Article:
We figure, hey, if you can create a company exactly how you wish it would be, then why not do it that way? We find that not all the traditional cheesy stuff like ping-pong table and a cafeteria matters, really – worker satisfaction is more related to doing something important.

How about you?

Would you work for a company with no managers?


Sean is the Managing Editor and Producer of 99U. You can also find him on his personal blog and on Twitter. Sean is a co-founder of Technically Philly and Philly Tech Week.

Thursday, February 20, 2014

Emotional Self - Awareness - A Guide

14 questions to achieve greater self-awareness

This article is based on the eBook “Emotional Intelligence Secrets”
How are you supposed to tell if you need more self-awareness if you don’t have self-awareness? It’s a puzzle, isn’t it? Not sure if you need more self-awareness? Look at these big clues that let you know:

1) Whether your results in your personal and professional life are worthy of your potential or not

2) Whether you carry stress-induced physical tension in your body

3) What feedback others would give you and how well adjectives such as: angry, unsure of yourself, unapproachable, impatient serve you.

Pay attention to how you respond to each of these clues. What goes through your mind when you consider if your results are worthy of your potential?  For many people, this point poses many problems. They feel uncomfortable by it. Which, as you may have guessed, is a sure sign that the answer is no, and that they probably need more self-awareness.

In the following lines you will find some useful tips on how to increase your self-awareness.

Three questions to ask yourself to get on track quickly

Answer these questions when you have time to ponder the deeper answers:

“Who am I?”
“What do I want?”
“What does it take to get it?”
You need to know fundamentally who you are if you want to quickly raise your emotional intelligence and self-awareness. Let’s cover an important point about answering this question for yourself. Begin with your foundation. And this, of course, would be your values.

Keep your values clear and in the front of your mind so that you will be guided to profound success while staying true to what’s most important to you.

How do others respond to you?

Just about everything of any real value in this world involves your relationships with others. Are you coming across in the way you intend? Are you likable?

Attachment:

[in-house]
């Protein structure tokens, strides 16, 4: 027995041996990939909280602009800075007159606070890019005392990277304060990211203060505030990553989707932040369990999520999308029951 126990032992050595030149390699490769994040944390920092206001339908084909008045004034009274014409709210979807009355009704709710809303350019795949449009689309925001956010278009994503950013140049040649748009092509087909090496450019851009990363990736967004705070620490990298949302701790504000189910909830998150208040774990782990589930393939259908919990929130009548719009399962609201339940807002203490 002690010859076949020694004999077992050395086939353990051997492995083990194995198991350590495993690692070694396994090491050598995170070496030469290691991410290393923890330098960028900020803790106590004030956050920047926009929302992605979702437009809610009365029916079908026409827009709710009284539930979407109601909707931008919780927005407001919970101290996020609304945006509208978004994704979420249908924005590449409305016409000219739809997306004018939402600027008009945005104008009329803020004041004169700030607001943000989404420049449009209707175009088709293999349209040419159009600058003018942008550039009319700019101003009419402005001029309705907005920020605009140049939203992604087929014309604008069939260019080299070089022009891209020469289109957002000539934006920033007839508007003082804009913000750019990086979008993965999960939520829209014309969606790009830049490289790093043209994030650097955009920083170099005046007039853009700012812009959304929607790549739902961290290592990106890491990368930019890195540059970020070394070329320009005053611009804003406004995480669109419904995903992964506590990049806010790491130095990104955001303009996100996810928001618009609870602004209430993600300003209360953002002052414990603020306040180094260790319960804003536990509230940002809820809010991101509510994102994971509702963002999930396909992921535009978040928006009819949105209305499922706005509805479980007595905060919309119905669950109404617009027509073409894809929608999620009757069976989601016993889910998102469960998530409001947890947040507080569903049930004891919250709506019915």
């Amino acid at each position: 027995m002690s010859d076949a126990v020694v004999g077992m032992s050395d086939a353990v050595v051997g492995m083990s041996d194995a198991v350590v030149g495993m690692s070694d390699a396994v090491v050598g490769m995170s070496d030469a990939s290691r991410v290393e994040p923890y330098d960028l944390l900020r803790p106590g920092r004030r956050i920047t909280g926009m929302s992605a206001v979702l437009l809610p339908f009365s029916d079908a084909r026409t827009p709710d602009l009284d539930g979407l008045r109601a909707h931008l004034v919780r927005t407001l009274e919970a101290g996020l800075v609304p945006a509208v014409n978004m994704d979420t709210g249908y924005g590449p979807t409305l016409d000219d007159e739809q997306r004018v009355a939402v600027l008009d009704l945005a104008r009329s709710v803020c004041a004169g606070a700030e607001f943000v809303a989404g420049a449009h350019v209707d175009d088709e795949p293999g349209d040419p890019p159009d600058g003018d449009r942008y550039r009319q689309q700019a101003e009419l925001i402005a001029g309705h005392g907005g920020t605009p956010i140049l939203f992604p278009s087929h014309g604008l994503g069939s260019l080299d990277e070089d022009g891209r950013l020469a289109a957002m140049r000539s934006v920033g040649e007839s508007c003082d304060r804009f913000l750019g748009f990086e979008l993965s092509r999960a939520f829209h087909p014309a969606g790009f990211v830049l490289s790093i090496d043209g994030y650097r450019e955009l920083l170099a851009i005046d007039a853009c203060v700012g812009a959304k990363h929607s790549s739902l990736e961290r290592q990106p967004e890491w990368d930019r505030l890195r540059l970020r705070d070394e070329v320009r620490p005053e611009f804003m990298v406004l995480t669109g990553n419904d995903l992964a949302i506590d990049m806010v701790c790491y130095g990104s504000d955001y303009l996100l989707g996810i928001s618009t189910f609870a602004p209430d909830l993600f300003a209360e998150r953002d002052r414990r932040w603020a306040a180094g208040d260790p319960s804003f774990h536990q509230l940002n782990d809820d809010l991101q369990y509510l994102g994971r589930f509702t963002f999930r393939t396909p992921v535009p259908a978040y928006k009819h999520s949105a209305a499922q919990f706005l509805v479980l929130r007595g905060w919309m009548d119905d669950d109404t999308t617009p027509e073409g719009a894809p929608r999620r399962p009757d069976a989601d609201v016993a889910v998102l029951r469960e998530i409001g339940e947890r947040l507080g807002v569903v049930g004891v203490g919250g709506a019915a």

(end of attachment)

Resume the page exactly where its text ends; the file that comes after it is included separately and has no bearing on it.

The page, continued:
Countless research proves that people would much rather work with people they like than people they find unapproachable, even if those unapproachable people are smarter than average. Save yourself from career derailment by noticing how people respond to you. Do they include you in meetings, ask your opinion, and invite you to lunch? The more people like you, the further you will go.

How would you feel?

Let’s say that you have a meeting this afternoon. Your boss is leading the meeting, and your entire department will be present. Naturally, you review the agenda, and note that you won’t need to make a presentation at this meeting.

However, once you’re in the meeting, the boss turns to you and asks you a question. You really dislike being called out like that when you haven’t had a chance to think about the question. The boss interrupts you three times as you try to respond, because apparently, you aren’t getting your thoughts across as quickly as he would like you to.

How do you feel?

Angry? Embarrassed? Disrespected?

One of the key factors in self-awareness is your ability to recognize your feelings, to know what actions influenced your responses, and to be able to understand the ways your emotions are impacting those around you. This is called emotional literacy which is your ability to identify and articulate your emotions.

What you don’t know can hurt you

Because your emotions can be so powerful and lead you to virtually instant results, not always to your benefit, you’ll be well served to cultivate two powerful insights into your behaviors.

First: What are your trigger points, pet peeves, and annoyances?

Rest assured, it’s not a character flaw that there are things you just don’t like. What you do need to know is that some emotions and responses work so quickly, that if you aren’t prepared even before they arise, you’re already too late to stop them.

If you perceive a threat to your ego, you will experience the so called fight or flight syndrome. You benefit by acknowledging your trigger points because this preparation will help you recognize challenging situations in the future so you can plan a more calm and level-headed response that’s consistent with your values.